Hong-Chih Kuo has no plans to retire despite fifth surgery

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Hong-Chih Kuo’s agent told Dylan Hernandez of the Los Angeles Times that the injured left-hander has no plans to retire despite battling anxiety issues during the season and needing a fifth elbow surgery.

Kuo is scheduled to go under the knife tomorrow, but the surgery is a relatively minor removal of “loose bodies” from his elbow and the recovery timetable is expected to be just 6-8 weeks. Or as Dodgers trainer Stan Conte put it: “It’s a minor surgery for anyone other than Kuo.”

Assuming the Dodgers tender him a contract for next season Kuo will be in line for at least $2.75 million via the arbitration process and while his health has always been a huge question mark he’s still just 30 years old. And even while struggling with extreme control problems this season Kuo racked up 36 strikeouts in 27 innings after posting a 1.96 ERA and 201 strikeouts in 170 innings from 2008-2010.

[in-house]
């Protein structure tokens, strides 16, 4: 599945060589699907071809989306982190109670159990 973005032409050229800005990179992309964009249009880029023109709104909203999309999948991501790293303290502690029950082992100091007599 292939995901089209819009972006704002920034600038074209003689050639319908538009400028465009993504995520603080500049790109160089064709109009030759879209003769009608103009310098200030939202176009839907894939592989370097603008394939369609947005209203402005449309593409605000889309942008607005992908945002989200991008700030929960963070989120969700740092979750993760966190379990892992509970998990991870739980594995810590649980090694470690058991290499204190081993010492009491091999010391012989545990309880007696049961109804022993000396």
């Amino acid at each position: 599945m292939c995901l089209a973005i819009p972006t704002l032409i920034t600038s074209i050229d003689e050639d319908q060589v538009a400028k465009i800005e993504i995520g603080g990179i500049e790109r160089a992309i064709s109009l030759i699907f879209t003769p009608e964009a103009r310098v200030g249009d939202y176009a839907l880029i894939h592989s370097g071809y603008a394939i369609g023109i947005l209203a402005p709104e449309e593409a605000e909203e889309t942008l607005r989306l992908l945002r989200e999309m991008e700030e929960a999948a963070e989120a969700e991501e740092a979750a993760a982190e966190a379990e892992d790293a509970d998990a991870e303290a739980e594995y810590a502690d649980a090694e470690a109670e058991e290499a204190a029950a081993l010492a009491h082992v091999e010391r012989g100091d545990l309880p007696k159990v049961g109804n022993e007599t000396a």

Report: Orioles interested in Lance Lynn

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The Orioles singlehandedly kept the rumor mill churning this weekend. MLB Network’s Jon Morosi reports that the club is interested in making a play for free agent right-hander Lance Lynn, adding him to a list of potential candidates that also includes free agent righty Alex Cobb. The two are expected to command similar contracts in free agency, but Morosi notes that the Orioles may prefer Cobb based on his familiarity with the AL East.

Lynn, 30, is two years removed from Tommy John surgery on his right elbow. Despite missing the 2016 season, he bounced back with a respectable 11-8 record in 33 starts and complemented his efforts with a 3.43 ERA, 3.8 BB/9 and 7.4 SO/9 over 186 1/3 innings for the 2017 Cardinals. He lost several days with a blister on his pitching hand in early September, but managed to avoid any major injuries and can reasonably be expected to shoulder another heavy workload in 2018.

Lynn may not be the Orioles’ first choice to beef up their starting rotation, but there’s no doubt that he’ll be in high demand as one of very few viable starters on the market this winter. The veteran righty rejected his one-year, $17.4 million qualifying offer from the Cardinals on Thursday and will likely be seeking a multi-year contract, one that Derrick Goold of the St. Louis Post-Dispatch estimates around five years and $100+ million. If the Orioles are willing to bite that bullet, they’ll still need to compensate the Cardinals with their third pick in next year’s draft.